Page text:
Mercifully, this book is not another rustic renovation saga. Shamus and wife Gill certainly decide to go to Italy but end up settling in Catania, one of Sicily’s largest, shabbiest, most poverty-ridden cities—and a far cry from bucolic Tuscany. Gill provides their only income, teaching at a private college, and Shamus is house husband while supposedly working on a biography of an ancient Roman, which he never finishes. In this entertaining and different look at modern Sicily we learn plenty about local customs, cuisine, quirks and attitudes; and we travel with the couple, and some of their friends, across the island, sharing their delight when they discover unexpected beauty and their frustration at entrenched behaviour patterns that bamboozle the non-local. Shamus can be dismissive if a site or experience doesn’t quickly meet his expectations—but with clever use of language and a light touch. He can be very witty, however, both he and Gill are sometimes guilty of imposing Australian expectations on their island home, expecting, as an example, the local beaches to be tempting and pristine in mid-winter and accommodation to be open out of season. That said, this is a new warts-and-all look at the island from which travellers, both real and armchair, can learn much and be entertained at the same time.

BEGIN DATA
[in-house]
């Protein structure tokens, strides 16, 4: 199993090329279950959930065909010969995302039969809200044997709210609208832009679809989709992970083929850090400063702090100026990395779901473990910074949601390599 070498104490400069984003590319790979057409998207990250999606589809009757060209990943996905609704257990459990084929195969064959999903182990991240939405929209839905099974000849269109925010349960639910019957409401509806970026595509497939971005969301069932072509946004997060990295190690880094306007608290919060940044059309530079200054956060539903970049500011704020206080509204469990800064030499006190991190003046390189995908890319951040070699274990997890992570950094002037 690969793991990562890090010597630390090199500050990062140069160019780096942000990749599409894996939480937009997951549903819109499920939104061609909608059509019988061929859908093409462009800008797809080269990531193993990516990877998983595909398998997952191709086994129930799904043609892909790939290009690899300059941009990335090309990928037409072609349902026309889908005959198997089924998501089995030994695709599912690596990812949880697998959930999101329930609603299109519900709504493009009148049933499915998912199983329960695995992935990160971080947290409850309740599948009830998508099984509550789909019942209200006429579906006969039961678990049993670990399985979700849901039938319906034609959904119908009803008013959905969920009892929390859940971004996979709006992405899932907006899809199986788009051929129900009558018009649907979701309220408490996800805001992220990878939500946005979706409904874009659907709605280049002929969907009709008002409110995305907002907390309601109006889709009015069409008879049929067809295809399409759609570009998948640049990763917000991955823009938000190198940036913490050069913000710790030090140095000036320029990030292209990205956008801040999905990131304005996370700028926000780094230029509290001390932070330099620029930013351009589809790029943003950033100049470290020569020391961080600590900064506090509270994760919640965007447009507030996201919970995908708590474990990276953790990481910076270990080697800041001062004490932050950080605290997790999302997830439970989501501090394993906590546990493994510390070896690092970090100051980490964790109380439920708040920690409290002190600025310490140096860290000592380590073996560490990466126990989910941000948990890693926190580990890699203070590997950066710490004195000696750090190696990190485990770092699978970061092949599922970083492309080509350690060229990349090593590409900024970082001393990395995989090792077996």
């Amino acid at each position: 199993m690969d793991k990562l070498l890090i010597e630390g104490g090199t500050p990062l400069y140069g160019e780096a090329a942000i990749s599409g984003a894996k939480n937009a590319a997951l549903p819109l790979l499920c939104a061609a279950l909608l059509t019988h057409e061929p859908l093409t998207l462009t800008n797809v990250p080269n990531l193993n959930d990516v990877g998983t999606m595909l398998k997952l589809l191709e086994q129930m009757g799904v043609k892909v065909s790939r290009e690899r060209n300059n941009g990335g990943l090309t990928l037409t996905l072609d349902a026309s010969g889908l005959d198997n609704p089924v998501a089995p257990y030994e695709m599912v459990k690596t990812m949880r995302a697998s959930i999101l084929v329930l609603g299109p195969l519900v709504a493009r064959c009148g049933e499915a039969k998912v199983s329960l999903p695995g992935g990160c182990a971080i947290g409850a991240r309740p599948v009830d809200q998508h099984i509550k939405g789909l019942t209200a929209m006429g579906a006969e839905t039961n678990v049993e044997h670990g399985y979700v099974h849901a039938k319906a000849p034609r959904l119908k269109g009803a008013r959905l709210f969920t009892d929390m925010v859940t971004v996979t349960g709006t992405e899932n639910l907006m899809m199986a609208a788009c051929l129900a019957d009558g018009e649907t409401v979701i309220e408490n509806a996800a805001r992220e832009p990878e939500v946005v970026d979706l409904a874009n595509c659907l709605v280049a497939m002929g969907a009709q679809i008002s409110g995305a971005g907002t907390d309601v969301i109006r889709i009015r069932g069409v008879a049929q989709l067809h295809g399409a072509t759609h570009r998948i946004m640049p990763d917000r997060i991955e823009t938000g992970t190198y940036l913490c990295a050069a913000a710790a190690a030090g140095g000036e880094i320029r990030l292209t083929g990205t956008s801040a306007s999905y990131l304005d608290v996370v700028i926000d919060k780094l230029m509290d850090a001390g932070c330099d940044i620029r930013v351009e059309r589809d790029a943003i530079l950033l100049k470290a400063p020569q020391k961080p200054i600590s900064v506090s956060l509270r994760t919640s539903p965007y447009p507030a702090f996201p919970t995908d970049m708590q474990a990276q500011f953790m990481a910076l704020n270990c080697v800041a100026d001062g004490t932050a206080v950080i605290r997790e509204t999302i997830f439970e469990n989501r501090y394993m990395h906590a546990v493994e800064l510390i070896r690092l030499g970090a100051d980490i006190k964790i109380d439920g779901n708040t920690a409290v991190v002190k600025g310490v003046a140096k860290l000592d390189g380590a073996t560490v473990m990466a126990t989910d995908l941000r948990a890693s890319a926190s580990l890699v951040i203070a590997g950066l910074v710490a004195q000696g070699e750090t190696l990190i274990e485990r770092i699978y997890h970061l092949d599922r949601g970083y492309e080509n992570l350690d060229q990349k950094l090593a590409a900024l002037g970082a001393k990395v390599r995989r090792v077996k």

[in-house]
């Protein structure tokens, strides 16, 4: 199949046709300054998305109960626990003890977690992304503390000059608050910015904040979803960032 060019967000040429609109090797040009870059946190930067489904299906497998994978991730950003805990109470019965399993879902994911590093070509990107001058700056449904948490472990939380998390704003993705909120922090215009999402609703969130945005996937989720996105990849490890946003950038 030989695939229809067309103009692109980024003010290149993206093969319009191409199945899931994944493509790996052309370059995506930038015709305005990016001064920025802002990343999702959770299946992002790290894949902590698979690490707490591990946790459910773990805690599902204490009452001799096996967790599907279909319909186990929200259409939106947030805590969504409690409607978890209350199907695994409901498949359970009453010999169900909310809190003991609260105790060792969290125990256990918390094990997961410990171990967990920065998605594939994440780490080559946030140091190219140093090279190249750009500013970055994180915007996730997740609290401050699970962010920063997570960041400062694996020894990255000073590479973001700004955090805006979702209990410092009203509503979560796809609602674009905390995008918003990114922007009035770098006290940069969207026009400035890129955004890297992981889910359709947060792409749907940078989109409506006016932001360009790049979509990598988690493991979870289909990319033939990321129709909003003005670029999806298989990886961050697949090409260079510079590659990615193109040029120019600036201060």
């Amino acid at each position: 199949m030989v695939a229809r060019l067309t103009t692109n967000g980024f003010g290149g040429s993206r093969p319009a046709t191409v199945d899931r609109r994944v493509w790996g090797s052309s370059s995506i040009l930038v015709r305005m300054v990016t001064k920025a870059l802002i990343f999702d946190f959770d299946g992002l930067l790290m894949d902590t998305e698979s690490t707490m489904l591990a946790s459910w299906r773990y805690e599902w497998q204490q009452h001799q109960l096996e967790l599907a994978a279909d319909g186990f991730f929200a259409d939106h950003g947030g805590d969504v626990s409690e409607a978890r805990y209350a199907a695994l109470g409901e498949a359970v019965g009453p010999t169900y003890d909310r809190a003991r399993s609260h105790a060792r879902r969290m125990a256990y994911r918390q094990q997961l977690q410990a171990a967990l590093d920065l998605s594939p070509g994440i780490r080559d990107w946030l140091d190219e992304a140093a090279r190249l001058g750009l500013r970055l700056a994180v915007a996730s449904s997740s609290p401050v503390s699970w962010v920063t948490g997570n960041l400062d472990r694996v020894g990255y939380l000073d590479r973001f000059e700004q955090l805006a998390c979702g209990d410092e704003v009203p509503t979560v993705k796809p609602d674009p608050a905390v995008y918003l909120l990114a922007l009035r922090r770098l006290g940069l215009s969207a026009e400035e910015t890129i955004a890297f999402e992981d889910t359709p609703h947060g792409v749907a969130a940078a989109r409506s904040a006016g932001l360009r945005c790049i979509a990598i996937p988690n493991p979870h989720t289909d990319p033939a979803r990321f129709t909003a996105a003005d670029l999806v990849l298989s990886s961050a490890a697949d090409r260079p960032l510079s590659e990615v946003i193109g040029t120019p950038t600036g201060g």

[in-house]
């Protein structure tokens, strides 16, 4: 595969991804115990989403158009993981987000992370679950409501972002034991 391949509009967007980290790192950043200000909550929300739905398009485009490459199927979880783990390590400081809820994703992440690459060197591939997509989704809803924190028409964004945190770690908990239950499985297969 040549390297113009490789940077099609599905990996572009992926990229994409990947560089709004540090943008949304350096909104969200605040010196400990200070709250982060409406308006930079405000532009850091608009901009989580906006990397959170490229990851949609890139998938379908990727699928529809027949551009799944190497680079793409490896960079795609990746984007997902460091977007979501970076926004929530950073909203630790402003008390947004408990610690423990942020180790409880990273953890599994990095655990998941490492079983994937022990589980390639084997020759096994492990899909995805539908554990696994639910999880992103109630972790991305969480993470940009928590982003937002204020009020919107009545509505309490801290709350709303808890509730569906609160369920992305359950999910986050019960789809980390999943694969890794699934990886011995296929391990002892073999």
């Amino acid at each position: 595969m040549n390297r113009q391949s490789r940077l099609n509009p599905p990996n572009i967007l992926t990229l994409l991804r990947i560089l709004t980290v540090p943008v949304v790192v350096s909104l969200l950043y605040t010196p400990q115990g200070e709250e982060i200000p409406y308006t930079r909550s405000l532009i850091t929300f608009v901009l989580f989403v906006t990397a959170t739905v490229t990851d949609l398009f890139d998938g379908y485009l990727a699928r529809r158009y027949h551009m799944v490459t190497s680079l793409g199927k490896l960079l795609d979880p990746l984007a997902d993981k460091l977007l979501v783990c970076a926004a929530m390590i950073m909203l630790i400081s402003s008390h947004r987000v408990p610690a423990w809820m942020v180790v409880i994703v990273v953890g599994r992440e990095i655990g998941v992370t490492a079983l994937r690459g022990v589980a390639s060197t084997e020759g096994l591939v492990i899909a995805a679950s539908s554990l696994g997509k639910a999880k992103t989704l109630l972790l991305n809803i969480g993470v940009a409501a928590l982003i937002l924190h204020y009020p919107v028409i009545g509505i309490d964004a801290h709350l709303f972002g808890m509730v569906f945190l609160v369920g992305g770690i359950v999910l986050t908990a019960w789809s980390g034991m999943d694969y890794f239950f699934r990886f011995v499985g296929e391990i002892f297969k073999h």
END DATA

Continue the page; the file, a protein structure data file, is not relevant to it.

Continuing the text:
Max Oliver, bookseller and traveller, spent several weeks on Sicily recently. This review first appeared in the Summer issue of Bookseller+Publisher magazine.
Towards the end of her engaging travel memoir cum self-help book, Louisa Deasey refers to her year-long road trip with Jim as ‘Survivor—Romance Style’. For me it conjured up Eat Pray Love meets Tim Winton and Martin Mischkulnig’s Smalltown. Almost on a whim, freelance journalist Deasey throws in her lot with the peripatetic Jim, leaving the comforts of her lattes, her daily newspaper and her city girlfriends to wander seemingly aimlessly the length and breadth of Australia, chasing the ultimate pub gig that is bread, butter and soul food for her new man. Louisa and Jim are road warriors, sleeping in swags, eschewing showers and just about every other comfort for the experience of living truly in the moment. But while she is able to divest herself of almost all her possessions, she finds freedom elusive and love confounding. Love & Other U-turns is a road movie in a book and Deasey is able to evoke the greasy bain-marie at the truck stop as evocatively as the chance sighting of whales in the Great Australian Bight. She also does a great line in claustrophobia and paranoia that can accrue from hours spent in a car on an empty outback road. This book will be enjoyed by anyone who has ever run away only to discover that the one person you can’t escape from is yourself.
Toni Whitmont is the blogger and newsletter writer for Booktopia.com.au. This review first appeared in the May/June 2010 issue of Bookseller+Publisher. You can read the April 2010 issue online here.